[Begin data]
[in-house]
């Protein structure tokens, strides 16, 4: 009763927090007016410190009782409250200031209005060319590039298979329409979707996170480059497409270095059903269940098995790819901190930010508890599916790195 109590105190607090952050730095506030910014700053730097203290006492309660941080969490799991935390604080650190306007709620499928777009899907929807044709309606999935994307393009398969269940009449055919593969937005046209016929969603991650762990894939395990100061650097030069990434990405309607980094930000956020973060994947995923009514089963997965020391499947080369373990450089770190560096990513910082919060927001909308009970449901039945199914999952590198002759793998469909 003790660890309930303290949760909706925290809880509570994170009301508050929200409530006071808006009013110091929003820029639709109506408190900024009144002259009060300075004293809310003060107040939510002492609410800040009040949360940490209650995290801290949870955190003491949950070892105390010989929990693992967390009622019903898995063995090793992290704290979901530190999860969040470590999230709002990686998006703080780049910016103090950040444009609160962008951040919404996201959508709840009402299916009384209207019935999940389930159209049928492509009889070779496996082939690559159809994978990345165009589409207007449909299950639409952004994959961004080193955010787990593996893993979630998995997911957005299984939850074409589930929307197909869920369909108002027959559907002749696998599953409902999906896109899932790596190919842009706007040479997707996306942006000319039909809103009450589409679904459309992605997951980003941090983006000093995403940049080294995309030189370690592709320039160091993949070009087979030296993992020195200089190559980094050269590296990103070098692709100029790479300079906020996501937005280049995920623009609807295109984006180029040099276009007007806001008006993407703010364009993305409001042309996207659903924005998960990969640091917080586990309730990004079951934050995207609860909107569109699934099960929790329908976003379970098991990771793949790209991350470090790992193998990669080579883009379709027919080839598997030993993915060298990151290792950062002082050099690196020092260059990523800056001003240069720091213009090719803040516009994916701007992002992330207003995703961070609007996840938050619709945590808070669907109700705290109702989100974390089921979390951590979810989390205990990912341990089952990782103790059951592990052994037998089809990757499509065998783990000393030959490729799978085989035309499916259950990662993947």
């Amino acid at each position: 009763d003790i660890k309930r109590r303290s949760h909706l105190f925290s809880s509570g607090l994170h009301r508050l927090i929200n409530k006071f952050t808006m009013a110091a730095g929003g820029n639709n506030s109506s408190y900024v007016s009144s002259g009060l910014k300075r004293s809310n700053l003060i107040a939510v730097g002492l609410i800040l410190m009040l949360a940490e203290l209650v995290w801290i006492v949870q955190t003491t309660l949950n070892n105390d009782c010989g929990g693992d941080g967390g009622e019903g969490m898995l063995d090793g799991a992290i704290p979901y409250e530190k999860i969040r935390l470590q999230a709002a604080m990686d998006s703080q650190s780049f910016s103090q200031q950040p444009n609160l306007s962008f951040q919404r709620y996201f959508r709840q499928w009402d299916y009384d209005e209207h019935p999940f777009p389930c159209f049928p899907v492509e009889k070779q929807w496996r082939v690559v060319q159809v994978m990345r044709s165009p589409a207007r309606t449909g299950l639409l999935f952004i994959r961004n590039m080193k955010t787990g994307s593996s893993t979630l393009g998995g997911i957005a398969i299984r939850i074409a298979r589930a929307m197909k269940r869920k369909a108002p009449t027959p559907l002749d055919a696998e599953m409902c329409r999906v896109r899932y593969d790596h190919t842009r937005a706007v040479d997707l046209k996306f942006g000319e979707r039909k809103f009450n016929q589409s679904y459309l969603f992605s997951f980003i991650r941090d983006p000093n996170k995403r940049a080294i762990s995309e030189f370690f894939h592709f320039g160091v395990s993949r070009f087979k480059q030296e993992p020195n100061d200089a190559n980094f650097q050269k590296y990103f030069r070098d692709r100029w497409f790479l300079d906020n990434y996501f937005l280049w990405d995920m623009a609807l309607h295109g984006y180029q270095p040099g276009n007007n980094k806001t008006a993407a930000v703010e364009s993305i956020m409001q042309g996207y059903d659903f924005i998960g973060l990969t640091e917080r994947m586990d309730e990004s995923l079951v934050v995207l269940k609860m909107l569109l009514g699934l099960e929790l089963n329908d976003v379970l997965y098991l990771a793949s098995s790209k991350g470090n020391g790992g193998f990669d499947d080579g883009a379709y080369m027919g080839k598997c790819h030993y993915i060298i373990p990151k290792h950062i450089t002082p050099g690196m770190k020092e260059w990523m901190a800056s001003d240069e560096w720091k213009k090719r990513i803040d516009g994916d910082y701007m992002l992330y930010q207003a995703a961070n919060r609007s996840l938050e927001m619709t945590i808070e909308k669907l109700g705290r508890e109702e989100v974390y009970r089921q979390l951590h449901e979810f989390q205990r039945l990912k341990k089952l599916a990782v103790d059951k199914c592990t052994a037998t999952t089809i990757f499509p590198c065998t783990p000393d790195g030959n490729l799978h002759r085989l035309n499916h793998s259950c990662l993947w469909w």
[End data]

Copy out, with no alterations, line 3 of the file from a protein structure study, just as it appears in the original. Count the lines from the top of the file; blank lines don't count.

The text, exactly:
């Amino acid at each position: 009763d003790i660890k309930r109590r303290s949760h909706l105190f925290s809880s509570g607090l994170h009301r508050l927090i929200n409530k006071f952050t808006m009013a110091a730095g929003g820029n639709n506030s109506s408190y900024v007016s009144s002259g009060l910014k300075r004293s809310n700053l003060i107040a939510v730097g002492l609410i800040l410190m009040l949360a940490e203290l209650v995290w801290i006492v949870q955190t003491t309660l949950n070892n105390d009782c010989g929990g693992d941080g967390g009622e019903g969490m898995l063995d090793g799991a992290i704290p979901y409250e530190k999860i969040r935390l470590q999230a709002a604080m990686d998006s703080q650190s780049f910016s103090q200031q950040p444009n609160l306007s962008f951040q919404r709620y996201f959508r709840q499928w009402d299916y009384d209005e209207h019935p999940f777009p389930c159209f049928p899907v492509e009889k070779q929807w496996r082939v690559v060319q159809v994978m990345r044709s165009p589409a207007r309606t449909g299950l639409l999935f952004i994959r961004n590039m080193k955010t787990g994307s593996s893993t979630l393009g998995g997911i957005a398969i299984r939850i074409a298979r589930a929307m197909k269940r869920k369909a108002p009449t027959p559907l002749d055919a696998e599953m409902c329409r999906v896109r899932y593969d790596h190919t842009r937005a706007v040479d997707l046209k996306f942006g000319e979707r039909k809103f009450n016929q589409s679904y459309l969603f992605s997951f980003i991650r941090d983006p000093n996170k995403r940049a080294i762990s995309e030189f370690f894939h592709f320039g160091v395990s993949r070009f087979k480059q030296e993992p020195n100061d200089a190559n980094f650097q050269k590296y990103f030069r070098d692709r100029w497409f790479l300079d906020n990434y996501f937005l280049w990405d995920m623009a609807l309607h295109g984006y180029q270095p040099g276009n007007n980094k806001t008006a993407a930000v703010e364009s993305i956020m409001q042309g996207y059903d659903f924005i998960g973060l990969t640091e917080r994947m586990d309730e990004s995923l079951v934050v995207l269940k609860m909107l569109l009514g699934l099960e929790l089963n329908d976003v379970l997965y098991l990771a793949s098995s790209k991350g470090n020391g790992g193998f990669d499947d080579g883009a379709y080369m027919g080839k598997c790819h030993y993915i060298i373990p990151k290792h950062i450089t002082p050099g690196m770190k020092e260059w990523m901190a800056s001003d240069e560096w720091k213009k090719r990513i803040d516009g994916d910082y701007m992002l992330y930010q207003a995703a961070n919060r609007s996840l938050e927001m619709t945590i808070e909308k669907l109700g705290r508890e109702e989100v974390y009970r089921q979390l951590h449901e979810f989390q205990r039945l990912k341990k089952l599916a990782v103790d059951k199914c592990t052994a037998t999952t089809i990757f499509p590198c065998t783990p000393d790195g030959n490729l799978h002759r085989l035309n499916h793998s259950c990662l993947w469909w």